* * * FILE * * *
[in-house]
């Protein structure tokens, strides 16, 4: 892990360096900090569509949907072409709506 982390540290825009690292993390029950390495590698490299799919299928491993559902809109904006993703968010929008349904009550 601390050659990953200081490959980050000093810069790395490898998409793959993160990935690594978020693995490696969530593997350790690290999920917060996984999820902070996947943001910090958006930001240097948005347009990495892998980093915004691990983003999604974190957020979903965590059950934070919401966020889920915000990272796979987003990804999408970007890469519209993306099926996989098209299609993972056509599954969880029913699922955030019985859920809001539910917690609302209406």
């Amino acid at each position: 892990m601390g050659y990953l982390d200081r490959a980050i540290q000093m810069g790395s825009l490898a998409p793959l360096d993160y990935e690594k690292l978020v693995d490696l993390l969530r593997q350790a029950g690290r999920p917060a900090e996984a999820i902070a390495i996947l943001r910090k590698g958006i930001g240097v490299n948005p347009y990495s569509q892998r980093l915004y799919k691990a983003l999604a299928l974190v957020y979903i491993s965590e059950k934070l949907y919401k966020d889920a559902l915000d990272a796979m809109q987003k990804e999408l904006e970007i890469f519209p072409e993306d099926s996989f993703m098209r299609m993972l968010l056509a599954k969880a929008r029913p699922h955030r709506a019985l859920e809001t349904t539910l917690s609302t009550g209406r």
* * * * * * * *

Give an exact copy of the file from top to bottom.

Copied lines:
[in-house]
């Protein structure tokens, strides 16, 4: 892990360096900090569509949907072409709506 982390540290825009690292993390029950390495590698490299799919299928491993559902809109904006993703968010929008349904009550 601390050659990953200081490959980050000093810069790395490898998409793959993160990935690594978020693995490696969530593997350790690290999920917060996984999820902070996947943001910090958006930001240097948005347009990495892998980093915004691990983003999604974190957020979903965590059950934070919401966020889920915000990272796979987003990804999408970007890469519209993306099926996989098209299609993972056509599954969880029913699922955030019985859920809001539910917690609302209406």
């Amino acid at each position: 892990m601390g050659y990953l982390d200081r490959a980050i540290q000093m810069g790395s825009l490898a998409p793959l360096d993160y990935e690594k690292l978020v693995d490696l993390l969530r593997q350790a029950g690290r999920p917060a900090e996984a999820i902070a390495i996947l943001r910090k590698g958006i930001g240097v490299n948005p347009y990495s569509q892998r980093l915004y799919k691990a983003l999604a299928l974190v957020y979903i491993s965590e059950k934070l949907y919401k966020d889920a559902l915000d990272a796979m809109q987003k990804e999408l904006e970007i890469f519209p072409e993306d099926s996989f993703m098209r299609m993972l968010l056509a599954k969880a929008r029913p699922h955030r709506a019985l859920e809001t349904t539910l917690s609302t009550g209406r």